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Sökning: WFRF:(Foot Catherine)

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  • Bus, Sicco A., et al. (författare)
  • Guidelines on offloading foot ulcers in persons with diabetes (IWGDF 2019 update)
  • 2020
  • Ingår i: Diabetes/Metabolism Research Reviews. - : John Wiley & Sons. - 1520-7552 .- 1520-7560. ; 36:Suppl 1
  • Tidskriftsartikel (refereegranskat)abstract
    • The International Working Group on the Diabetic Foot (IWGDF) has published evidence-based guidelines on the prevention and management of diabetic foot disease since 1999. This guideline is on the use of offloading interventions to promote the healing of foot ulcers in people with diabetes and updates the previous IWGDF guideline. We followed the GRADE methodology to devise clinical questions and critically important outcomes in the PICO format, to conduct a systematic review of the medical-scientific literature, and to write recommendations and their rationale. The recommendations are based on the quality of evidence found in the systematic review, expert opinion where evidence was not available, and a weighing of the benefits and harms, patient preferences, feasibility and applicability, and costs related to the intervention. For healing a neuropathic plantar forefoot or midfoot ulcer in a person with diabetes, we recommend that a nonremovable knee-high offloading device is the first choice of offloading treatment. A removable knee-high and removable ankle-high offloading device are to be considered as the second- and third-choice offloading treatment, respectively, if contraindications or patient intolerance to nonremovable offloading exist. Appropriately, fitting footwear combined with felted foam can be considered as the fourth-choice offloading treatment. If non-surgical offloading fails, we recommend to consider surgical offloading interventions for healing metatarsal head and digital ulcers. We have added new recommendations for the use of offloading treatment for healing ulcers that are complicated with infection or ischaemia and for healing plantar heel ulcers. Offloading is arguably the most important of multiple interventions needed to heal a neuropathic plantar foot ulcer in a person with diabetes. Following these recommendations will help health care professionals and teams provide better care for diabetic patients who have a foot ulcer and are at risk for infection, hospitalization, and amputation.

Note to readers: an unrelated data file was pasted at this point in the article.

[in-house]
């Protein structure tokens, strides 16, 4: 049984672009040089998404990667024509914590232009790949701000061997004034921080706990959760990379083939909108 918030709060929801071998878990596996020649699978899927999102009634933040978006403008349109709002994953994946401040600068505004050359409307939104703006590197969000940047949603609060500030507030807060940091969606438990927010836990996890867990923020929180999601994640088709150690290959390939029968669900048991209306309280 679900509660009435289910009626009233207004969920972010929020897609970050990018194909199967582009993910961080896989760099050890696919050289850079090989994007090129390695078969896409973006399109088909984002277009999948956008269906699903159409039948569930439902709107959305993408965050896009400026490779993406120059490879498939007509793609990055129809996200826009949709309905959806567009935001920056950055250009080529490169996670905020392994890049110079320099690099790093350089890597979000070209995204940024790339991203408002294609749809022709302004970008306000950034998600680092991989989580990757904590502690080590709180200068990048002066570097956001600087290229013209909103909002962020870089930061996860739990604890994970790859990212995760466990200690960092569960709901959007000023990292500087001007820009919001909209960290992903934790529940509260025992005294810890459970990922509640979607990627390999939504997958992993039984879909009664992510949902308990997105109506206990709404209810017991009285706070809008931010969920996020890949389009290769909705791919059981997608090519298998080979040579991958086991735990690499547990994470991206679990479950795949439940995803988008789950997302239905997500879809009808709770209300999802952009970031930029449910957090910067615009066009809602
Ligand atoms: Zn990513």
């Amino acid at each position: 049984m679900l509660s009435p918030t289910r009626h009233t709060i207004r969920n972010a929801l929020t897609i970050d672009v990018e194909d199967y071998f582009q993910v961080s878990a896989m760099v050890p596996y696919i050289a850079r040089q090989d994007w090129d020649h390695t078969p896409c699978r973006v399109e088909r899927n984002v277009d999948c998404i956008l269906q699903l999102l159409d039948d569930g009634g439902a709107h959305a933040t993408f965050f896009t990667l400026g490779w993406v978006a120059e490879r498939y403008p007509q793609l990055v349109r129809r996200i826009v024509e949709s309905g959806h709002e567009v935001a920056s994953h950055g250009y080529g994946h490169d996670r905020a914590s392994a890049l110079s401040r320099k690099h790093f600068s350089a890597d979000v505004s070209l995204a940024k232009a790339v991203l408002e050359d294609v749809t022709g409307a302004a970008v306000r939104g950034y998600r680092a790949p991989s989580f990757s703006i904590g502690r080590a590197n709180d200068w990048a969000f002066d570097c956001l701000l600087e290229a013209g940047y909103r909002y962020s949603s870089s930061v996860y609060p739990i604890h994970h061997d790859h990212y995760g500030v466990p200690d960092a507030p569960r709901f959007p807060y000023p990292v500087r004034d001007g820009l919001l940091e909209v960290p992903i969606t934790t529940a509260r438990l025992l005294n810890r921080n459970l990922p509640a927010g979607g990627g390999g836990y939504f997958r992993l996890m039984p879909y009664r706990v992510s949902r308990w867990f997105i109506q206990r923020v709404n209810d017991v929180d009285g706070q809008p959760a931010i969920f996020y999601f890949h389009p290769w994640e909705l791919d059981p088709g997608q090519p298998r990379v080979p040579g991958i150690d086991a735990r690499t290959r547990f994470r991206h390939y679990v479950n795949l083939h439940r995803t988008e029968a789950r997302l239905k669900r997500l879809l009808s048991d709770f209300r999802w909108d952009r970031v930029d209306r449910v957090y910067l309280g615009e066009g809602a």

• Rose, Peter W., et al. (författare)
  • Development of a survey instrument to investigate the primary care factors related to differences in cancer diagnosis between international jurisdictions
  • 2014
  • Ingår i: BMC Family Practice. - : BioMed Central. - 1471-2296 .- 1471-2296. ; 15, s. 1-8
  • Tidskriftsartikel (refereegranskat)abstract
    • Background: Survival rates following a diagnosis of cancer vary between countries. The International Cancer Benchmarking Partnership (ICBP), a collaboration between six countries with primary care led health services, was set up in 2009 to investigate the causes of these differences. Module 3 of this collaboration hypothesised that an association exists between the readiness of primary care physicians (PCP) to investigate for cancer - the 'threshold' risk level at which they investigate or refer to a specialist for consideration of possible cancer - and survival for that cancer (lung, colorectal and ovarian). We describe the development of an international survey instrument to test this hypothesis. Methods: The work was led by an academic steering group in England. They agreed that an online survey was the most pragmatic way of identifying differences between the jurisdictions. Research questions were identified through clinical experience and expert knowledge of the relevant literature. A survey comprising a set of direct questions and five clinical scenarios was developed to investigate the hypothesis. The survey content was discussed and refined concurrently and repeatedly with international partners. The survey was validated using an iterative process in England. Following validation the survey was adapted to be relevant to the health systems operating in other jurisdictions and translated into Danish, Norwegian and Swedish, and into Canadian and Australian English. Results: This work has produced a survey with face, content and cross cultural validity that will be circulated in all six countries. It could also form a benchmark for similar surveys in countries with similar health care systems. Conclusions: The vignettes could also be used as educational resources. This study is likely to impact on healthcare policy and practice in participating countries.
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